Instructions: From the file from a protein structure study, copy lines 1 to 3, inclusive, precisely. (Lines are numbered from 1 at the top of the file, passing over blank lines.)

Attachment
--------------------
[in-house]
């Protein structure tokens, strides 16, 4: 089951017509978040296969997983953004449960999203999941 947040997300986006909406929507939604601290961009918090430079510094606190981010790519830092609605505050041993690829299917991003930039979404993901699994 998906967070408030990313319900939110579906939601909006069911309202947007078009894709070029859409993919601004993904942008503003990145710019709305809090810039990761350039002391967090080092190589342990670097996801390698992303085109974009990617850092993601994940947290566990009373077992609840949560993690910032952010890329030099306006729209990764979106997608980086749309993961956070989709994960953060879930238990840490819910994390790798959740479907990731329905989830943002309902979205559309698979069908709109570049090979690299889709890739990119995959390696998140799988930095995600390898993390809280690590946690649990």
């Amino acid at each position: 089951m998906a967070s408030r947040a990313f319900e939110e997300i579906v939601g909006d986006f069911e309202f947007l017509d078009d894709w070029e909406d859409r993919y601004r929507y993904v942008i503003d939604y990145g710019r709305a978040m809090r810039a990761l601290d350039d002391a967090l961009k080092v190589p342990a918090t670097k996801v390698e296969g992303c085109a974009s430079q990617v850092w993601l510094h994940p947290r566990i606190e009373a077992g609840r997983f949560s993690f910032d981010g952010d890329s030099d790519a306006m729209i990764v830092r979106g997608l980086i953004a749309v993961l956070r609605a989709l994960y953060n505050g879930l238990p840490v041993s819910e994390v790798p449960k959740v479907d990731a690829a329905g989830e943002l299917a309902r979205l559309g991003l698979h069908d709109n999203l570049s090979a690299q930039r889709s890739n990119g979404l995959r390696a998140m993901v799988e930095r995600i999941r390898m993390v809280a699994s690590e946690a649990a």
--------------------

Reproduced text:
[in-house]
């Protein structure tokens, strides 16, 4: 089951017509978040296969997983953004449960999203999941 947040997300986006909406929507939604601290961009918090430079510094606190981010790519830092609605505050041993690829299917991003930039979404993901699994 998906967070408030990313319900939110579906939601909006069911309202947007078009894709070029859409993919601004993904942008503003990145710019709305809090810039990761350039002391967090080092190589342990670097996801390698992303085109974009990617850092993601994940947290566990009373077992609840949560993690910032952010890329030099306006729209990764979106997608980086749309993961956070989709994960953060879930238990840490819910994390790798959740479907990731329905989830943002309902979205559309698979069908709109570049090979690299889709890739990119995959390696998140799988930095995600390898993390809280690590946690649990």
């Amino acid at each position: 089951m998906a967070s408030r947040a990313f319900e939110e997300i579906v939601g909006d986006f069911e309202f947007l017509d078009d894709w070029e909406d859409r993919y601004r929507y993904v942008i503003d939604y990145g710019r709305a978040m809090r810039a990761l601290d350039d002391a967090l961009k080092v190589p342990a918090t670097k996801v390698e296969g992303c085109a974009s430079q990617v850092w993601l510094h994940p947290r566990i606190e009373a077992g609840r997983f949560s993690f910032d981010g952010d890329s030099d790519a306006m729209i990764v830092r979106g997608l980086i953004a749309v993961l956070r609605a989709l994960y953060n505050g879930l238990p840490v041993s819910e994390v790798p449960k959740v479907d990731a690829a329905g989830e943002l299917a309902r979205l559309g991003l698979h069908d709109n999203l570049s090979a690299q930039r889709s890739n990119g979404l995959r390696a998140m993901v799988e930095r995600i999941r390898m993390v809280a699994s690590e946690a649990a």